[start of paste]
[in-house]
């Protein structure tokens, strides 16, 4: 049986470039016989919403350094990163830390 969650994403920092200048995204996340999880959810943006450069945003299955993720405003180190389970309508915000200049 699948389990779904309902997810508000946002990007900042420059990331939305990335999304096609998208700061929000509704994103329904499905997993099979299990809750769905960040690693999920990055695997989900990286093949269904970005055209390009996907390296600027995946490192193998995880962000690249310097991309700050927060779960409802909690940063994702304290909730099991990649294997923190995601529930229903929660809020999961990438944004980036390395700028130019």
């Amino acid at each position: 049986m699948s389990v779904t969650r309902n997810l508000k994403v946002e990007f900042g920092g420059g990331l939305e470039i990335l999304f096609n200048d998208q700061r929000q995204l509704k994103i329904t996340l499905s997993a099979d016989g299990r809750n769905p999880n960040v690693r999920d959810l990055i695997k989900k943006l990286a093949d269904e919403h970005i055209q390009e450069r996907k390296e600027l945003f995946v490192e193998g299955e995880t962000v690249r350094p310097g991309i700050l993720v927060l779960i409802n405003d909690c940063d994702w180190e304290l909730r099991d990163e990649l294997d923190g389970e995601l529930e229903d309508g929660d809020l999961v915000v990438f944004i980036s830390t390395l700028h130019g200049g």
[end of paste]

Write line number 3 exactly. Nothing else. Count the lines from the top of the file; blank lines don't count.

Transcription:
């Amino acid at each position: 049986m699948s389990v779904t969650r309902n997810l508000k994403v946002e990007f900042g920092g420059g990331l939305e470039i990335l999304f096609n200048d998208q700061r929000q995204l509704k994103i329904t996340l499905s997993a099979d016989g299990r809750n769905p999880n960040v690693r999920d959810l990055i695997k989900k943006l990286a093949d269904e919403h970005i055209q390009e450069r996907k390296e600027l945003f995946v490192e193998g299955e995880t962000v690249r350094p310097g991309i700050l993720v927060l779960i409802n405003d909690c940063d994702w180190e304290l909730r099991d990163e990649l294997d923190g389970e995601l529930e229903d309508g929660d809020l999961v915000v990438f944004i980036s830390t390395l700028h130019g200049g």